“It’s a tough one,” Washington center T.J. Oshie said. “I don’t think that last play was the only thing that lost the game for us. I know that (Mantha) feels terrible about it, but we trust him with the puck. It just wasn’t a good enough 60 minutes against a good hockey team over there.”

    It felt like old times for much of the night for teams that usually enter late March battling for a spot near the top of the Metropolitan Division.

    Not this season.

    While the 35-year-old Crosby is averaging over a point a game as usual and the 37-year-old Ovechkin is steadily making inroads on Wayne Gretzky’s all-time goal record, their teams have spent most of the year skating in place.

    Pittsburgh has been wildly uneven thanks in part to goaltending that has fluctuated between solid and shaky, the main reason a 17th straight playoff appearance is hardly assured. Washington, meanwhile, appears to be pointing toward the future after injuries and a small sell-off at the trade deadline.

    Pittsburgh put itself on slightly firmer footing with DeSmith making a compelling case that he should supplant Tristan Jarry as Pittsburgh’s top goaltender down the stretch.

    DeSmith was spectacular at times, including stoning Ovechkin on a breakaway near the end of the second period in which Ovechkin deked DeSmith to his knees, only to see DeSmith extend his left leg just enough to knock the puck out of harm’s way.

    “I’m not very tall,” the 6-foot DeSmith said. “But I had that one inch that I needed.”


    Capitals: Host the New York Islanders on Wednesday.

    Penguins: Visit Detroit on Tuesday.

    Devils defeat Senators 5-3, clinch playoff berth

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    NEWARK, N.J. — Jack Hughes had a goal and an assist, Mackenzie Blackwood had 25 saves and the New Jersey Devils defeated the Ottawa Senators 5-3 and clinched a playoff berth on Saturday night.

    “It means everything to the group. I went into the dressing room after the game and just said that I was proud of the work that was put in, proud of where we got to clinch tonight to be one of three teams that have an X next to their name,” Devils coach Lindy Ruff said. “All the work that’s been put in, the adversity they face during the year. The adversity they face right at the start of the season to where we’ve got to now.”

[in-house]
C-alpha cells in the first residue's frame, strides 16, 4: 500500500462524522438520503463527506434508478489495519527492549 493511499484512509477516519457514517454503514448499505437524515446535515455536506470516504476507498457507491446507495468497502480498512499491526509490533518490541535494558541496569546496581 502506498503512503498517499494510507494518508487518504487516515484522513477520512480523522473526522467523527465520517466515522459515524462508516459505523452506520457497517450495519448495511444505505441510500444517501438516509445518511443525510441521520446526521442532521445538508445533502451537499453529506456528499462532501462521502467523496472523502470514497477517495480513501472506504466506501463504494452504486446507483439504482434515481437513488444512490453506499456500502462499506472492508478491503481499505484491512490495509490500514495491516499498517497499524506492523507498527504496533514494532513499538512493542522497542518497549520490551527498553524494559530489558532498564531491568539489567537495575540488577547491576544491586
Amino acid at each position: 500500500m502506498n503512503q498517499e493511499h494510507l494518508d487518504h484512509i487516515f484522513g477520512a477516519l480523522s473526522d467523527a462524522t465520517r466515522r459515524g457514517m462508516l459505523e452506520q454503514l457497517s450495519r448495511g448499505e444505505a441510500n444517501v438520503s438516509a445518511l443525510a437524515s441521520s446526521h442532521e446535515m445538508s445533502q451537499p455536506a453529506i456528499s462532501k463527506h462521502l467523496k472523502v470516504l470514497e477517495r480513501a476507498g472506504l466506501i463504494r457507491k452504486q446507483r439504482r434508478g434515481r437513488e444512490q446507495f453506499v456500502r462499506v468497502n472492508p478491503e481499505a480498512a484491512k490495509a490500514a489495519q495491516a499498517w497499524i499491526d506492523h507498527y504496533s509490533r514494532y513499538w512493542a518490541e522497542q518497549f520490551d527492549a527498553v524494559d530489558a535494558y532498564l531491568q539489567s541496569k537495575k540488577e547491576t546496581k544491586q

New Jersey could have clinched its first postseason berth since 2018 with a win, but it happened before their first intermission when the Florida Panthers lost to the New York Rangers in regulation.

    “I had a lesser role then,” said Jesper Bratt, who was a rookie for the Devils in 2017-18. “I would say at a younger age, it’s kind of like you think that just because it happened your first year that it might happen every year. And then it goes pretty fast with reality that was not the case and you got to work extremely hard for it.

    “It’s a really tough league. So this feels really good. It’s been a lot of years with struggle, not winning, and it’s just awesome coming out now playing these kinds of games and getting that.”

    Bratt, Dawson Mercer and Dougie Hamilton scored for the Devils and Tomas Tatar scored an empty netter with 42.3 seconds left to put things away.

    Brady Tkachuk, Thomas Chabot and Mark Kastelic scored for the Senators and Dylan Ferguson had 30 saves.

    Tkachuk scored his 33rd goal of the season to give the Senators the 1-0 lead 3:14 into the first period. The Devils responded midway through the first period with Hughes’ 40th goal of the season on a breakaway, going five-hole to tie it.

    Nick Holden gave the puck away and Bratt scored his 31st goal of the season on the breakaway 2:24 into the second period to give New Jersey the 2-1 lead. Mercer’s 23rd of the season came just over a minute later.

    The Senators answered midway through the second period when Thomas Chabot scored his 11th goal of the year to cut the deficit to 3-2. They knotted things up 16:03 into the second when Kastelic scored his fifth of the season.

    “We were confident going into the third period. We felt like the game was there for our taking,” Travis Hamonic said. “They score on their chance, and that’s game.”